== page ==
Who are you, what do you do and what did you have for breakfast?
My name is Diogo Veríssimo, I was born in Lisbon, Portugal and I am a social scientist interested in the human side of conserving biodiversity. Human behaviour is the main driver of all key threats to biodiversity. If people are the problem, they can also be the solution. I am currently a David H. Smith Postdoctoral Research fellow and work around the world on issues such as sustainable small scale fisheries, bushmeat and wildlife trade, with the aim to drive the adoption of behaviours that are more sustainable.
As for breakfast, I had two slices of sourdough bread with a couple of different cheeses and a glass of milk (half cow half almond), I take breakfast very seriously.
What did you get up to last Tuesday at work?
Last Tuesday was particularly heavy in terms of meetings and I spent about half my working day discussing a range of subjects with colleagues at Rare, where I am currently but also external collaborators. Rare, is an NGO that focuses on the use of marketing principles to conservation challenges. I am currently working with Rare on a project there that aims to understand what happens after social marketing campaigns are finished and how much effort is needed to keep people from regressing to the way they did things before. I also had a meeting with a documentary filmmaker working on a subject I have written a few articles about: trophy hunting and its potential benefits to species conservation. Despite all of this, I still managed to make some headway on a research article I am currently writing on which reflects on some of the challenges around knowing if a particular project has really worked and the importance of learning from past experiences.
Who or what inspired you to do the job you do now?
My biggest inspiration comes from the unbelievable beauty that can be found on Earth’s biodiversity. Our planet is home to millions of unique species, each with their individual life history and evolution patterns. From the practically indestructible tardigrade to the largest animal species to have ever lived, the blue whale, biodiversity is an unparalleled heritage that we cannot afford to squander. That is why I wake up every day eager to start working and try to contribute, even if in a very small way, to the conservation of Earth’s biodiversity. My work is also my main hobby which makes life much simpler.
What is needed to succeed in your career?
My work is largely research-based but the technical or analytical skills are not the most important. My view is that to build a career in conservation science you have to be able to be resilient, be a good team player and be motivated. Being resilient will help you understand that failure is just a part of working on a complex issue and that the key is using each action to improve the next. Being a team player is critical as all issues around biodiversity conservation involve not only interdisciplinary teams but also require an ability to communicate with various stakeholders such as local communities or policy makers. Being motivated will make sure that, no matter how daunting some of the challenges around biodiversity conservation seem, you will always remember that every long journey starts with a single step.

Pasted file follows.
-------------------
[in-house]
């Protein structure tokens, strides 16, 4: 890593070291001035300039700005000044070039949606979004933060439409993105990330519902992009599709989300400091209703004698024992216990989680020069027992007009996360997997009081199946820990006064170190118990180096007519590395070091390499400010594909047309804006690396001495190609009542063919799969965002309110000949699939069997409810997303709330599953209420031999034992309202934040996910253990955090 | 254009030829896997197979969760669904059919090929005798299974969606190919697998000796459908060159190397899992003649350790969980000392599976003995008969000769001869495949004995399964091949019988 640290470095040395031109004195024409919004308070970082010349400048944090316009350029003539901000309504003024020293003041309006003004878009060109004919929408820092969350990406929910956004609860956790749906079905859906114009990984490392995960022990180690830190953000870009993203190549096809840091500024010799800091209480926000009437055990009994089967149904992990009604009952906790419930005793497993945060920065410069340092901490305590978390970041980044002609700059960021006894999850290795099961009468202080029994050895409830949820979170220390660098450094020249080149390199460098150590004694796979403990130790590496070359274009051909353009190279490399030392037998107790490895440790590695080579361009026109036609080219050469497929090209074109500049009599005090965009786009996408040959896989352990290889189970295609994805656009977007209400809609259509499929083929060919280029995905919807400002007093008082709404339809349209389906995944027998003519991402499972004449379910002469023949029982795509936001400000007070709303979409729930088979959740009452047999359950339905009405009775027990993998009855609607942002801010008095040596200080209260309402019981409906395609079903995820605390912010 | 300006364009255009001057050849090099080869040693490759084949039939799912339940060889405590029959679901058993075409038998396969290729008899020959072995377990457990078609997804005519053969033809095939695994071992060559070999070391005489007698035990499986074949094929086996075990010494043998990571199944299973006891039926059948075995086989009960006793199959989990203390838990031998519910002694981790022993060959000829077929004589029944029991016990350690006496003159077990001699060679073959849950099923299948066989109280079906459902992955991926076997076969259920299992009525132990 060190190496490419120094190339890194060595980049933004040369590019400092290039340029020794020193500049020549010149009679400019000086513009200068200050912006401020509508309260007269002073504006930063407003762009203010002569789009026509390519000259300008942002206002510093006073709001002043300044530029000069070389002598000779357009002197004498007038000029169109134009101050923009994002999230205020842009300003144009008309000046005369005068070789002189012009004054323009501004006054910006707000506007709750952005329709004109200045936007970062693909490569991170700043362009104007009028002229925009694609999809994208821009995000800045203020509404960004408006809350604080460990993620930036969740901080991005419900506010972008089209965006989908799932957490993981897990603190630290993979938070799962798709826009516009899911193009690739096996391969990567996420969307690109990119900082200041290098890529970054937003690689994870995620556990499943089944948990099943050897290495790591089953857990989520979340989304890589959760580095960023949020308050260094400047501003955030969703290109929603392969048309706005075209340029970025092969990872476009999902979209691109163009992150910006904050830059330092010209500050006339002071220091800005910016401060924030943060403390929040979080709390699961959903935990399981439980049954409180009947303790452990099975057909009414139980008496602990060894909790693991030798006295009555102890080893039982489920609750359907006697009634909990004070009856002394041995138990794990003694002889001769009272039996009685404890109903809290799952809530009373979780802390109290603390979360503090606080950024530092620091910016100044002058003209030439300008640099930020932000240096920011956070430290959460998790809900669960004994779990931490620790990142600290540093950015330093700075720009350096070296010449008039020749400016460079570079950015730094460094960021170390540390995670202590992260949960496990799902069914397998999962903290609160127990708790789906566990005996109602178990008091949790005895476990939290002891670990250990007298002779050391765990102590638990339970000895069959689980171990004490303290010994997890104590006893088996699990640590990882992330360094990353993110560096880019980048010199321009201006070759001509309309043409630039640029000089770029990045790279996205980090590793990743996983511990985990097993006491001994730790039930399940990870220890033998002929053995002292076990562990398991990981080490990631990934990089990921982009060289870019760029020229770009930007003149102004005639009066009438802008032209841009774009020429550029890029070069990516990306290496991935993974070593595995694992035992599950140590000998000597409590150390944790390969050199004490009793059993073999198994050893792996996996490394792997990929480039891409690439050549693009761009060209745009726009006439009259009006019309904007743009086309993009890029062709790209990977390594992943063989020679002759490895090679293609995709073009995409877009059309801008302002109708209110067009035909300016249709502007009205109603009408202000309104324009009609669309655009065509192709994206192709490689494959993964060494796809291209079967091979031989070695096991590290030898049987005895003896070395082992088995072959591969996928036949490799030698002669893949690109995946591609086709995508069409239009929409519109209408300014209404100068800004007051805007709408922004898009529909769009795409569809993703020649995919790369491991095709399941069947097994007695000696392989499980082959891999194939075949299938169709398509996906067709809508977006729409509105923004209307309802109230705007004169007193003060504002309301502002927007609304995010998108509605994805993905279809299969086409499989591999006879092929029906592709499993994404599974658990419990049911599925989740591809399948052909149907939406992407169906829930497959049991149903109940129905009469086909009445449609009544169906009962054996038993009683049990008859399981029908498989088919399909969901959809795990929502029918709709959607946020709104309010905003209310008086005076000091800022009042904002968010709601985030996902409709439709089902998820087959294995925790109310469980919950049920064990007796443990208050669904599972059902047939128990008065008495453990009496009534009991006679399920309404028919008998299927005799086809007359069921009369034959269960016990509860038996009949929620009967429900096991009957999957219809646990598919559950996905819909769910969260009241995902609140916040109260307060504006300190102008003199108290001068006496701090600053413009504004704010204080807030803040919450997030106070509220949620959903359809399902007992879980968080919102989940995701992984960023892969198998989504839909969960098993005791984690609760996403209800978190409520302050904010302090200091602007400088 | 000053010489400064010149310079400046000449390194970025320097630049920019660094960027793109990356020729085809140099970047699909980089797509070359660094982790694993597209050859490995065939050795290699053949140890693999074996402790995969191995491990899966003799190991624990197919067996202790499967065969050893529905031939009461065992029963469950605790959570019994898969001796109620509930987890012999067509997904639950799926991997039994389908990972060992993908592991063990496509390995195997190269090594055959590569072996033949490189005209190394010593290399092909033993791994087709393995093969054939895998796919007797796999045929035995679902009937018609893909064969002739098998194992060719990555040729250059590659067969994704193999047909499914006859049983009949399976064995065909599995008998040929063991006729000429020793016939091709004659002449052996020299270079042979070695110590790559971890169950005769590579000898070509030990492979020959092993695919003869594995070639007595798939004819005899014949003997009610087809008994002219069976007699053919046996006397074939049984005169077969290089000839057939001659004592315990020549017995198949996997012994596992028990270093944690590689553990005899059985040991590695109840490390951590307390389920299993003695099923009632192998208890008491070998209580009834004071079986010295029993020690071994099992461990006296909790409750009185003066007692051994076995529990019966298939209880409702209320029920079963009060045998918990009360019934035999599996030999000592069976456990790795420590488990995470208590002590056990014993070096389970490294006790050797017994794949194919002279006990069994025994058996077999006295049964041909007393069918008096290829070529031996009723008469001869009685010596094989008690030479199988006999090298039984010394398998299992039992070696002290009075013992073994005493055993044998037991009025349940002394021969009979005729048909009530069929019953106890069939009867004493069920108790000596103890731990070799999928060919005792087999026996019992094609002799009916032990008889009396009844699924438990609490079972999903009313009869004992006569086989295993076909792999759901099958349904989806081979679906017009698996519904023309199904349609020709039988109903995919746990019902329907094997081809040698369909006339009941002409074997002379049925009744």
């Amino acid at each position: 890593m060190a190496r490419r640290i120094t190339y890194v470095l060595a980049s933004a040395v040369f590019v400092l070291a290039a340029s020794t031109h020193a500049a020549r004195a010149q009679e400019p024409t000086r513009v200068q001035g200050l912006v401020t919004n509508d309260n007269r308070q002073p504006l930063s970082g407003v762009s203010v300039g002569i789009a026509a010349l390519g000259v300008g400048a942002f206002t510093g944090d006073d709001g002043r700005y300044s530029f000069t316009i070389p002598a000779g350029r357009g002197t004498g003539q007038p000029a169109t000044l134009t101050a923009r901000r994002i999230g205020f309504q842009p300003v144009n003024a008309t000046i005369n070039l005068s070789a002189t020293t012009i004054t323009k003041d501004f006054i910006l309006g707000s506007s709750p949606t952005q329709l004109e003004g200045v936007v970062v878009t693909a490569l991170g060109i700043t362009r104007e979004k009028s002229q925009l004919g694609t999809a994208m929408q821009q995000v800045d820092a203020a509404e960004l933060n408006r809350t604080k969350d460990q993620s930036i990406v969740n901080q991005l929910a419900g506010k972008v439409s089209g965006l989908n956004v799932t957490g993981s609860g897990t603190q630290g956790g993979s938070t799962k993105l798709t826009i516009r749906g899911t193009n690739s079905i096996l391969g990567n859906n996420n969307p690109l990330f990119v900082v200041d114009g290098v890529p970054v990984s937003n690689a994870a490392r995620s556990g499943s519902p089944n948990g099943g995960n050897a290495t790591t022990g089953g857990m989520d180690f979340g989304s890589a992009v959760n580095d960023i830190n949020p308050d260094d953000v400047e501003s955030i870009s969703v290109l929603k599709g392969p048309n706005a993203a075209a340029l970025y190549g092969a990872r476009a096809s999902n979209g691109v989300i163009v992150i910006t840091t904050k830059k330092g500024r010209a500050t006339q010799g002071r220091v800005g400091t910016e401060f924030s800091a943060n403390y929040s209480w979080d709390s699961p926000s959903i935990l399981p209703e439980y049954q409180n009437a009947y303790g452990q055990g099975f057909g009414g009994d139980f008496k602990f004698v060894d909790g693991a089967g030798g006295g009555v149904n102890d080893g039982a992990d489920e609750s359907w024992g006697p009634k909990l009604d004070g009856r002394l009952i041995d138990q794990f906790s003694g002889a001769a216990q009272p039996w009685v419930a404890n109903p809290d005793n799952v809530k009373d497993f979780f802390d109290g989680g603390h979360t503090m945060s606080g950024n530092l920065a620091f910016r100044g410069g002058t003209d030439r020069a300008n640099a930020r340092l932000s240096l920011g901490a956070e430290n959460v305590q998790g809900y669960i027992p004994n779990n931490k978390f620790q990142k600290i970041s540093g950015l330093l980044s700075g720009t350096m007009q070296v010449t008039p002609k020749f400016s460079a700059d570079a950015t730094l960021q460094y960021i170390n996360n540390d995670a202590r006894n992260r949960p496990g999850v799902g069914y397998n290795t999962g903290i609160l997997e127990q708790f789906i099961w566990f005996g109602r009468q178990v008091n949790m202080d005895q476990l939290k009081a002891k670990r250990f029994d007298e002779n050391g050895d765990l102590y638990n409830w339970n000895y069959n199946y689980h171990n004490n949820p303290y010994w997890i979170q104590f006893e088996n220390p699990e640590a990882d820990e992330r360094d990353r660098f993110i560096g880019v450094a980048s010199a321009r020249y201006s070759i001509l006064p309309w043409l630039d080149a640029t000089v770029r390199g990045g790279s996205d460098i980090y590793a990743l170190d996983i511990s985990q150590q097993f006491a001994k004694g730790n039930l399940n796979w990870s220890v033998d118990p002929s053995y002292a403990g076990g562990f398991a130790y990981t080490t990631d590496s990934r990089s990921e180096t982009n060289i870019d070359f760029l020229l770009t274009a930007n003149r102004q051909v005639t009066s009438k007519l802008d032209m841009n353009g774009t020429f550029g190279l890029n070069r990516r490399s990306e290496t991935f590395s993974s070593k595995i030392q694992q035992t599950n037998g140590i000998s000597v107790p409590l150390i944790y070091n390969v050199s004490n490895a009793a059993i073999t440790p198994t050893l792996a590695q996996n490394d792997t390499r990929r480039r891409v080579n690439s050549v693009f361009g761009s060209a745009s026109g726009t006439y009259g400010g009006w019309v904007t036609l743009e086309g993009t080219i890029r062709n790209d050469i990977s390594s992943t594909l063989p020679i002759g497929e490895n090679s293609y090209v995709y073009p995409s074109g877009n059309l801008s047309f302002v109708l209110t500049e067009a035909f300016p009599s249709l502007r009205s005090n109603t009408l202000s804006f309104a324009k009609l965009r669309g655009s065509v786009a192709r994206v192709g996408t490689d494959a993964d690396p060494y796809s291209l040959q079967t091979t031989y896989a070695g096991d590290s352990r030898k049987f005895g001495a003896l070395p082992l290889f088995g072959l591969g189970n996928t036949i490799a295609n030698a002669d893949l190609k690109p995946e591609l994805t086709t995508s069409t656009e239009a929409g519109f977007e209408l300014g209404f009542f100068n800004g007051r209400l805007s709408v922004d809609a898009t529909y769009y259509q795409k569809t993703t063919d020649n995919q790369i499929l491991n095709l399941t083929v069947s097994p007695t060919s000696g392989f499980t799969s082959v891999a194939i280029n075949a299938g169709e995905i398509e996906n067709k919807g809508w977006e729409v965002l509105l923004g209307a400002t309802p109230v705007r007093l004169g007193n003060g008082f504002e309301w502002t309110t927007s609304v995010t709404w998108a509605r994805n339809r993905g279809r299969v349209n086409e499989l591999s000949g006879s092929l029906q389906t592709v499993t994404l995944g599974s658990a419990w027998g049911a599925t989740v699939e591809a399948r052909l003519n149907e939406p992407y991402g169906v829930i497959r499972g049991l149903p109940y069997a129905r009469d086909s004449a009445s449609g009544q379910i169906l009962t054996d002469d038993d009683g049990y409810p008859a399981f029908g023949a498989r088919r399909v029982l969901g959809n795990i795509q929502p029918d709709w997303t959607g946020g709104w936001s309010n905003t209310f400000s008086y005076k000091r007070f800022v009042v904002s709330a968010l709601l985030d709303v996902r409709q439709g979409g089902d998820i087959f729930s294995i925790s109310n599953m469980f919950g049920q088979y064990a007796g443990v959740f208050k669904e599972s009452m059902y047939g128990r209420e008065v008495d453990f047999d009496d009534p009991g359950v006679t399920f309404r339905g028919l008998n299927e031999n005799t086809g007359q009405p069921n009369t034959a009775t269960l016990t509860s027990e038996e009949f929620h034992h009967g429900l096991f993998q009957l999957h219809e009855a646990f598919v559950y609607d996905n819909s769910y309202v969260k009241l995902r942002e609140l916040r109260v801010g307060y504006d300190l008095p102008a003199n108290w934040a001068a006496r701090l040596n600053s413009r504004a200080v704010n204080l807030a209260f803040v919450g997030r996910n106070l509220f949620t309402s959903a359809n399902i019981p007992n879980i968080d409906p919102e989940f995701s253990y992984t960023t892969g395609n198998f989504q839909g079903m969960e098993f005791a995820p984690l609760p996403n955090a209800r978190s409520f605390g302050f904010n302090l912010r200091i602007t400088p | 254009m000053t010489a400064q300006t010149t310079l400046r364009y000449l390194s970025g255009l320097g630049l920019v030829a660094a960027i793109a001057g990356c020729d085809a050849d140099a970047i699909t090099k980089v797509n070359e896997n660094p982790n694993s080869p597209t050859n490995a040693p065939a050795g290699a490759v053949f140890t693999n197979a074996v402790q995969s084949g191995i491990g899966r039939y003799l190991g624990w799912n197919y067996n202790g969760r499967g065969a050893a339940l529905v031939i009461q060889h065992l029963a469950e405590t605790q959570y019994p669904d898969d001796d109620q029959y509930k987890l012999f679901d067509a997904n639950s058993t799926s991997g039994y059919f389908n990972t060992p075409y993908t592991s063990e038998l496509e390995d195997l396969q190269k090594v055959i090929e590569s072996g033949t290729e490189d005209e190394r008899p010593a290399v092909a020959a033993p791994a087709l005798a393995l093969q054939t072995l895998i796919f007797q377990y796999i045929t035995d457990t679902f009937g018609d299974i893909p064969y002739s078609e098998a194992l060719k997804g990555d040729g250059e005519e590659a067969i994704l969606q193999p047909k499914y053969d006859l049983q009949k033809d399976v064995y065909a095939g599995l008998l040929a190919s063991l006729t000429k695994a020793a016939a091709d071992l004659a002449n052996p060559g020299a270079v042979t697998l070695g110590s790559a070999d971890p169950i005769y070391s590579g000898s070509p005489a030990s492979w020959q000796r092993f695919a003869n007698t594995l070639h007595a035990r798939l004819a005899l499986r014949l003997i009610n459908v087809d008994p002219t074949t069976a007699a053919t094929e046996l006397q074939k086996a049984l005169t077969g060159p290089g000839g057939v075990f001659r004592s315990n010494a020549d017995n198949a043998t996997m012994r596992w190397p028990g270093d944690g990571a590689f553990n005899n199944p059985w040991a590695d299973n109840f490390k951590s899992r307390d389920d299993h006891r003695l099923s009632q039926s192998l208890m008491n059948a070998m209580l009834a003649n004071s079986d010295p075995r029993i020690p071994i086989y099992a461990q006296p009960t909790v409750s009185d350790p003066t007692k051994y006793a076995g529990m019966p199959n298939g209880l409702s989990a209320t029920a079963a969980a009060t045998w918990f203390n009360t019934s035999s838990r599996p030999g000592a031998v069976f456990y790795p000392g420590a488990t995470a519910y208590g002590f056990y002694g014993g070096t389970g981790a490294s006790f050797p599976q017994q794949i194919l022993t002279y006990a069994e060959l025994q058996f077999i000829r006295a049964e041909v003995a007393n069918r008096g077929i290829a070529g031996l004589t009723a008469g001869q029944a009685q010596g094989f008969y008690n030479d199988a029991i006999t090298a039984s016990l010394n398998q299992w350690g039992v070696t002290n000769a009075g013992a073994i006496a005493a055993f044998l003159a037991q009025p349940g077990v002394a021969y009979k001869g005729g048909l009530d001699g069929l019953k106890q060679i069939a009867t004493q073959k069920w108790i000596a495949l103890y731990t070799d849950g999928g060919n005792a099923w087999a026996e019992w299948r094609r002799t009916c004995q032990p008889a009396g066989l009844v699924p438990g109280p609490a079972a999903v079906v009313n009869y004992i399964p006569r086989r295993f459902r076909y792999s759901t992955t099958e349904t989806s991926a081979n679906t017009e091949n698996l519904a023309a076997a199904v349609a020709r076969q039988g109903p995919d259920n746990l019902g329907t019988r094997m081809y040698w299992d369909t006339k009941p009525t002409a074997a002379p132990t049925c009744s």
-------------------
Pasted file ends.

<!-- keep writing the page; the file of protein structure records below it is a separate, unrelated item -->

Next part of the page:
If you could go back and change one thing, what would it be?
Perhaps one aspect I wish had been different is my current lack of connection with conservation researchers and practitioners in Portugal, my home country. In the last few years, I have more than once tried to connect links with other Portuguese conservation scientists but have come across some pretty significant barriers which have lead me to ultimately give up. This has however recently changed due to my involvement in a project on the consumption of sea turtle meat and eggs in São Tomé and Príncipe, an island country in West Africa, were I am collaborating with researchers from a Portuguese NGO and Lisbon University. This collaboration has already lead me to engage with other students in the University of Lisbon and I am looking forward to developing and implementing our ideas.
What is your proudest moment?
I have been very fortunate in my career to have been given many extraordinary opportunities but also to have had patient and insightful mentors who have greatly influenced me. Perhaps thanks to all of this I have no big regrets. In terms of my proudest moment, it is difficult but I would perhaps highlight a couple of recent events. One was being selected to be part of the David H. Smith Conservation Fellowship, which “seeks to develop future world leaders and entrepreneurs who are successful at linking conservation science and application”. It is a great honour to be part of this community of conservation practitioners and scholars. At the same time, I was also immensely happy with the recent launch of the book “BIOgraphies: The lives of those who study life” a project I led in collaboration with 18 Portuguese field biologists who wrote short stories about their most remarkable field adventures. All of this said, I am currently working on a few other projects that I believe will make me even prouder! Stay tuned!
What is your favourite quote?
I would say Mario Andretti’s statement that “If everything seems under control, you’re just not going fast enough”. I love what I do and am constantly looking for ways to push my boundaries and get my out of my comfort zone. That is the fastest way to learn new things and become better at what you do.
Written by Diogo Veríssimo 2015